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Sunday, May 24, 2020
Connecting Our Communities

First tap makes season official

The weather’s been too variable for the sap to be running in earnest, but the maple syrup season got its official start in this area last week with a tree-tapping ceremony near Gads Hill.

Members of the Waterloo Wellington Maple Syrup Producers Association (WWMSPA) were joined by area politicians and members of the public for the annual launch of the season, held this year at Schmidt’s Family Syrup.

The ceremony included a pancake breakfast featuring some local maple syrup for the occasion. The Elmira Maple Syrup Festival also announced that Hoover’s Maple Syrup of Atwood was the winner of the “producer of the year title” and will be the official supplier of syrup to the festival on April 4.

While more southerly parts of Ontario have seen sap runs already, the season is just ramping up in this area. At this point, it’s difficult to predict what kind of season it will be, says Fred Martin, a past WWMSPA president.

“Maple season is so dependent on the ‘now weather,’ I call it,” he said, referring to the random heavy snow the area had received a couple days before the ceremony. “What happens before the season does have a bearing on what kind of a season you’re going to have: did we have lots of moisture last year? Were the leaves a beautiful display of colour, because that indicates kind of a sugar uptake that the trees have taken in? Lastly, what kind of a winter have we had?”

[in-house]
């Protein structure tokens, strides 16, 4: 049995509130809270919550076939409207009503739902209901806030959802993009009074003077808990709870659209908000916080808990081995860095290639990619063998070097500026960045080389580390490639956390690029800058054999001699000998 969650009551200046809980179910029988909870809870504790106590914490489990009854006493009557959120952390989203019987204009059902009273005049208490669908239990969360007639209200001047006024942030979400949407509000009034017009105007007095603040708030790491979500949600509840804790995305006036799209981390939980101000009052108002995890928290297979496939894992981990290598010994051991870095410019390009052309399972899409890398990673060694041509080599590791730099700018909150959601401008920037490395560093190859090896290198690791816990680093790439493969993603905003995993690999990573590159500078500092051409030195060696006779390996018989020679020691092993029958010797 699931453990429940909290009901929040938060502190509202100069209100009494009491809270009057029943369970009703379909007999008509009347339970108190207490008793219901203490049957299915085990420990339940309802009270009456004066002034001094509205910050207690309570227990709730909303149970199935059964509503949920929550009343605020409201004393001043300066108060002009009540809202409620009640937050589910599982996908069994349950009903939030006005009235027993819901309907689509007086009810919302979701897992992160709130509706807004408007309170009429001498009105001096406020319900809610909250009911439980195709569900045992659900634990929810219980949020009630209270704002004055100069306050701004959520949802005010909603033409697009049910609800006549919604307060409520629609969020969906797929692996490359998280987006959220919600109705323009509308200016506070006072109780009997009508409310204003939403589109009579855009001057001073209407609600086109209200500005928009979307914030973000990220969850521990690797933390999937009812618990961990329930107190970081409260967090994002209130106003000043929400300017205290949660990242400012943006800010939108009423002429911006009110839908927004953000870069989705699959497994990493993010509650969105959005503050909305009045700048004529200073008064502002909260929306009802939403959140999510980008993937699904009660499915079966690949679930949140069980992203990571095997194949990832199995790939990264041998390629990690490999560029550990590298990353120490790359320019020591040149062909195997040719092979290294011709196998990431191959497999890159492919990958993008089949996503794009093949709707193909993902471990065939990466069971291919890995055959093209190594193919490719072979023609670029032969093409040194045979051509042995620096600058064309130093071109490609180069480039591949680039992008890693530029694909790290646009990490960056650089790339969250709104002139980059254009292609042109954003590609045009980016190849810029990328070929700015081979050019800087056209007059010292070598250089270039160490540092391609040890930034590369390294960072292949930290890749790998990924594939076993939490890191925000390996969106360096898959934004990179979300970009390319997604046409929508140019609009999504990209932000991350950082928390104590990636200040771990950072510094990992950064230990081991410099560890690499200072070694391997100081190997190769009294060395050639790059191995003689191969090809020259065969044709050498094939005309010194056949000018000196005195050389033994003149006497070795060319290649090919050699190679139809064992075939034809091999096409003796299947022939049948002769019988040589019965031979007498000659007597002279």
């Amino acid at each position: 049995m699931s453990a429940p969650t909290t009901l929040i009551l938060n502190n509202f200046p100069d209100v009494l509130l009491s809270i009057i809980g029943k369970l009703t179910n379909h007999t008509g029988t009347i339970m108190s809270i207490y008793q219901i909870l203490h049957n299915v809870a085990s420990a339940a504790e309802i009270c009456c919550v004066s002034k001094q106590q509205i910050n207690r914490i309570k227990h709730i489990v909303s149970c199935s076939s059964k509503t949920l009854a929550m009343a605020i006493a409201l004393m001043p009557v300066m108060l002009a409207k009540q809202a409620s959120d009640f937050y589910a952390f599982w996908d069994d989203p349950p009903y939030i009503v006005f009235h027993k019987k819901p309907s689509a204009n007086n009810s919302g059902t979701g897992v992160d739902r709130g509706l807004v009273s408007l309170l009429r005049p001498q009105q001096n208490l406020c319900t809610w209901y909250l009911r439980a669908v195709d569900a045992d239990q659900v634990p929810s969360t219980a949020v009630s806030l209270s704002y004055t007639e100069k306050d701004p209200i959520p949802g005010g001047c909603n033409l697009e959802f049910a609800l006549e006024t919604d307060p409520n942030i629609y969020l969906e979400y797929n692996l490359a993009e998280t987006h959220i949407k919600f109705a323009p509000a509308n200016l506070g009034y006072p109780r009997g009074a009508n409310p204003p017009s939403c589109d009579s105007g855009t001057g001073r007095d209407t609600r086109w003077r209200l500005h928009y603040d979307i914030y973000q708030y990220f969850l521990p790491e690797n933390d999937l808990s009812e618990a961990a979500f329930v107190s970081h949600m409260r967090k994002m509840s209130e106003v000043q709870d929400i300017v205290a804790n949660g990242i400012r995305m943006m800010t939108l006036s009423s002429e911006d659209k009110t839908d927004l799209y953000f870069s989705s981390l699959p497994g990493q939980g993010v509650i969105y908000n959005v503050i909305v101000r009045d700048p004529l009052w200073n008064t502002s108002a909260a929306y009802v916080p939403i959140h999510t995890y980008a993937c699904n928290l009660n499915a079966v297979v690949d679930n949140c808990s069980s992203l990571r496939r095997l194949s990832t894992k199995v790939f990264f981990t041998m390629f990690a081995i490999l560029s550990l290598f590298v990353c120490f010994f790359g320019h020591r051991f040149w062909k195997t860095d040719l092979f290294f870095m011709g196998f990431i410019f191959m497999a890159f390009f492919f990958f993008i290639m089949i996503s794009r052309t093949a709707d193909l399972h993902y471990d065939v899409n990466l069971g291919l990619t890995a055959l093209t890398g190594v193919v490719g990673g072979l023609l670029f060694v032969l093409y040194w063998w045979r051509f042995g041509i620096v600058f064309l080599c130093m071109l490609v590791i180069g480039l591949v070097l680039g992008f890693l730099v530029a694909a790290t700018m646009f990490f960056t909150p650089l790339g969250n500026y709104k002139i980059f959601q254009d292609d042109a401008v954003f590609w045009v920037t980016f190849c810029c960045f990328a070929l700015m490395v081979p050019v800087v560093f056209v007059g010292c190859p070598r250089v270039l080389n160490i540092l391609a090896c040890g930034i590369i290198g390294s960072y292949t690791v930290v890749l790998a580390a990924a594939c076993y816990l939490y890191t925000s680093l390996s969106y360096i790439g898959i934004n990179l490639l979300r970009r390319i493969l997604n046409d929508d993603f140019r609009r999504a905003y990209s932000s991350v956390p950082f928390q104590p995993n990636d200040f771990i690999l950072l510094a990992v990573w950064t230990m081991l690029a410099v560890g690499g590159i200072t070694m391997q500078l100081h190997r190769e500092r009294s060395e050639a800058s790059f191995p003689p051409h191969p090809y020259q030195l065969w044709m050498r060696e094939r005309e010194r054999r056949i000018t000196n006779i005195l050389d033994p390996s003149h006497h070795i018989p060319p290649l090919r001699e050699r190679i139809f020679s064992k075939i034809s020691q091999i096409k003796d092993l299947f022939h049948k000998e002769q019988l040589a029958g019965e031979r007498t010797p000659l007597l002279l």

Although these questions can help to predict what type of season producers will have, nature remains unpredictable, and an early thaw doesn’t necessarily mean it’s going to be a dry season, Martin explained.

Martin served as president of the local producers’ association for some 20 years, and has seen a variety of conditions.

Yeah, I can think back to not that many years ago – 2012, we had an extremely warm front come through and our season was over in eight days. From the time we had basically tapped until it was over because it went up to like 24-25 degrees Celsius. We need that minus-five/plus-five (temperature swing) during the day, with a bit of sunshine – that causes the fluctuation,” he said of the ideal conditions.

“That year, it just  warmed up and the trees just kept producing sap. Surprisingly, we ended up with probably half to three quarters of a normal crop. Everybody was surprised because the weather was so hot that we just figured the trees would just quit as soon as they drip.”

The day of the ceremony was a reversal of the warm weather that occurred earlier in the week. A cold front overcame a large portion of southern Ontario, with cases of whiteouts and blowing snow in the minus-15 degree weather. The harsh weather stopped any sap from running.

Current WWMSPA present Kevin Snyder explained the process: “a lot of people don’t realize the tree made the sugar last summer with its leaves – it’s all stored in here. It’s just a matter of us trying to get it out into here.”

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